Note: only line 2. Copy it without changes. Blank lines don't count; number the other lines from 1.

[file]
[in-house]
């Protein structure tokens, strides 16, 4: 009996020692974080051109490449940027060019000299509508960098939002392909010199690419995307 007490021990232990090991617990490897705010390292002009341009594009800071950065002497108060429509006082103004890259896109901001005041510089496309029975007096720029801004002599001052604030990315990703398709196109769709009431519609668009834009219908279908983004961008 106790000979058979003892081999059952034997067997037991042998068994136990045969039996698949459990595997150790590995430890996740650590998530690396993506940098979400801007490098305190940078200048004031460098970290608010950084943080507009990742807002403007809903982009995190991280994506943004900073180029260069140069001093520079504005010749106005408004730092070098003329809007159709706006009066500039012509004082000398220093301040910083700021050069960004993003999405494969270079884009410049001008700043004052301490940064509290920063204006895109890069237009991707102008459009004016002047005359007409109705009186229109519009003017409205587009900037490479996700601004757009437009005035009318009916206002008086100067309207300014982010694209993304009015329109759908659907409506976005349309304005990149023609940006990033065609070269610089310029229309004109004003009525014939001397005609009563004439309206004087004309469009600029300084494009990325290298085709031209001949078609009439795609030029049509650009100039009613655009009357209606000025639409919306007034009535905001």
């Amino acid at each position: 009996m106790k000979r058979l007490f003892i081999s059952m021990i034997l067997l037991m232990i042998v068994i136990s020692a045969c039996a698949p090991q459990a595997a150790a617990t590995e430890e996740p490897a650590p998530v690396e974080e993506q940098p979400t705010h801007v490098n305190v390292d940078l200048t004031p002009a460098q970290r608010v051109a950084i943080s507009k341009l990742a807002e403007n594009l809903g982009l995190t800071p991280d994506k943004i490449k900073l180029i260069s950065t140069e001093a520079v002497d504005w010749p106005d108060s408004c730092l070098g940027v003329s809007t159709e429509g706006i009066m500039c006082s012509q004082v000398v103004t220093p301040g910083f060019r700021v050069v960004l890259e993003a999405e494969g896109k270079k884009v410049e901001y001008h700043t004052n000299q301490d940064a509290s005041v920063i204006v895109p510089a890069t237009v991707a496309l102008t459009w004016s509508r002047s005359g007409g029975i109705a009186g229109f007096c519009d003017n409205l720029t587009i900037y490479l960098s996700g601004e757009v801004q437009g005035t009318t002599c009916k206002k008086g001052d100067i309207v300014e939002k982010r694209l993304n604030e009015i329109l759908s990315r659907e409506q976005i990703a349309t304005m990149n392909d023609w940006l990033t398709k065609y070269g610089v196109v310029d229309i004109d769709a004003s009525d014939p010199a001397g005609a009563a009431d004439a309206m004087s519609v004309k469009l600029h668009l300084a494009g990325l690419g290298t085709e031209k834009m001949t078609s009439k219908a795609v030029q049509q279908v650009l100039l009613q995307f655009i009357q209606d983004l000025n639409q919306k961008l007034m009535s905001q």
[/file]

């Protein structure tokens, strides 16, 4: 009996020692974080051109490449940027060019000299509508960098939002392909010199690419995307 007490021990232990090991617990490897705010390292002009341009594009800071950065002497108060429509006082103004890259896109901001005041510089496309029975007096720029801004002599001052604030990315990703398709196109769709009431519609668009834009219908279908983004961008 106790000979058979003892081999059952034997067997037991042998068994136990045969039996698949459990595997150790590995430890996740650590998530690396993506940098979400801007490098305190940078200048004031460098970290608010950084943080507009990742807002403007809903982009995190991280994506943004900073180029260069140069001093520079504005010749106005408004730092070098003329809007159709706006009066500039012509004082000398220093301040910083700021050069960004993003999405494969270079884009410049001008700043004052301490940064509290920063204006895109890069237009991707102008459009004016002047005359007409109705009186229109519009003017409205587009900037490479996700601004757009437009005035009318009916206002008086100067309207300014982010694209993304009015329109759908659907409506976005349309304005990149023609940006990033065609070269610089310029229309004109004003009525014939001397005609009563004439309206004087004309469009600029300084494009990325290298085709031209001949078609009439795609030029049509650009100039009613655009009357209606000025639409919306007034009535905001």